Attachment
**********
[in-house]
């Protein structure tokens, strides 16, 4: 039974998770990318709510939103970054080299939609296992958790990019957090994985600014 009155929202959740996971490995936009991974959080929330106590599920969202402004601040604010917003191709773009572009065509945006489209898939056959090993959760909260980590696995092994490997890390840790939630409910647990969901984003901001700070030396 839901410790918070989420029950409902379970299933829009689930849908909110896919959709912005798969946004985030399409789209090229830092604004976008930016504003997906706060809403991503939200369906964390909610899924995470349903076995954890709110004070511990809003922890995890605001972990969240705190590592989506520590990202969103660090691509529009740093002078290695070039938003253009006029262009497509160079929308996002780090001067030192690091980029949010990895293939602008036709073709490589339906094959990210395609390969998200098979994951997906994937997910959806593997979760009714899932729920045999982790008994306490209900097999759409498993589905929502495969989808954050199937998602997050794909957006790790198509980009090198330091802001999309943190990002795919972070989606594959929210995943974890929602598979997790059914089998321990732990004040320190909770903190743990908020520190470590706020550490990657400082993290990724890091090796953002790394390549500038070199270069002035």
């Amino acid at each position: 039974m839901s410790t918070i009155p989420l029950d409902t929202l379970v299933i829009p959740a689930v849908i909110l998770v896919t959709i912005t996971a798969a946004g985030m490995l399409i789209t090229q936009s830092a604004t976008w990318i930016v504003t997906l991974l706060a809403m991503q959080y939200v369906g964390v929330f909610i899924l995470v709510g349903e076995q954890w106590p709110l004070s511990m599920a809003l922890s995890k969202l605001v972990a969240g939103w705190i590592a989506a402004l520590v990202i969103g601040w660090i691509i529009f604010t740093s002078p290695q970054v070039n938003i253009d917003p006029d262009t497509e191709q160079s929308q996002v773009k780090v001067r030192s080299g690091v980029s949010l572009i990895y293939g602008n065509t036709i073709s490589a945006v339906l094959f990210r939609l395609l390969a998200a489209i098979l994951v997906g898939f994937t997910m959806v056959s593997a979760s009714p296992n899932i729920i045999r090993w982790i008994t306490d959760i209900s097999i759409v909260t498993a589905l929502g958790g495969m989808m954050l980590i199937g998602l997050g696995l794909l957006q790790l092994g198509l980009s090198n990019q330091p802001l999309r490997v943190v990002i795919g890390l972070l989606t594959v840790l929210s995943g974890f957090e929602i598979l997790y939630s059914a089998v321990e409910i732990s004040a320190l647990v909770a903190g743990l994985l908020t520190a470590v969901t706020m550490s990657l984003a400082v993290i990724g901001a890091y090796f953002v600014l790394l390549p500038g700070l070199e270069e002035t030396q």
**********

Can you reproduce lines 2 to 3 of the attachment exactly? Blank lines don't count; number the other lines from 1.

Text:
């Protein structure tokens, strides 16, 4: 039974998770990318709510939103970054080299939609296992958790990019957090994985600014 009155929202959740996971490995936009991974959080929330106590599920969202402004601040604010917003191709773009572009065509945006489209898939056959090993959760909260980590696995092994490997890390840790939630409910647990969901984003901001700070030396 839901410790918070989420029950409902379970299933829009689930849908909110896919959709912005798969946004985030399409789209090229830092604004976008930016504003997906706060809403991503939200369906964390909610899924995470349903076995954890709110004070511990809003922890995890605001972990969240705190590592989506520590990202969103660090691509529009740093002078290695070039938003253009006029262009497509160079929308996002780090001067030192690091980029949010990895293939602008036709073709490589339906094959990210395609390969998200098979994951997906994937997910959806593997979760009714899932729920045999982790008994306490209900097999759409498993589905929502495969989808954050199937998602997050794909957006790790198509980009090198330091802001999309943190990002795919972070989606594959929210995943974890929602598979997790059914089998321990732990004040320190909770903190743990908020520190470590706020550490990657400082993290990724890091090796953002790394390549500038070199270069002035």
């Amino acid at each position: 039974m839901s410790t918070i009155p989420l029950d409902t929202l379970v299933i829009p959740a689930v849908i909110l998770v896919t959709i912005t996971a798969a946004g985030m490995l399409i789209t090229q936009s830092a604004t976008w990318i930016v504003t997906l991974l706060a809403m991503q959080y939200v369906g964390v929330f909610i899924l995470v709510g349903e076995q954890w106590p709110l004070s511990m599920a809003l922890s995890k969202l605001v972990a969240g939103w705190i590592a989506a402004l520590v990202i969103g601040w660090i691509i529009f604010t740093s002078p290695q970054v070039n938003i253009d917003p006029d262009t497509e191709q160079s929308q996002v773009k780090v001067r030192s080299g690091v980029s949010l572009i990895y293939g602008n065509t036709i073709s490589a945006v339906l094959f990210r939609l395609l390969a998200a489209i098979l994951v997906g898939f994937t997910m959806v056959s593997a979760s009714p296992n899932i729920i045999r090993w982790i008994t306490d959760i209900s097999i759409v909260t498993a589905l929502g958790g495969m989808m954050l980590i199937g998602l997050g696995l794909l957006q790790l092994g198509l980009s090198n990019q330091p802001l999309r490997v943190v990002i795919g890390l972070l989606t594959v840790l929210s995943g974890f957090e929602i598979l997790y939630s059914a089998v321990e409910i732990s004040a320190l647990v909770a903190g743990l994985l908020t520190a470590v969901t706020m550490s990657l984003a400082v993290i990724g901001a890091y090796f953002v600014l790394l390549p500038g700070l070199e270069e002035t030396q």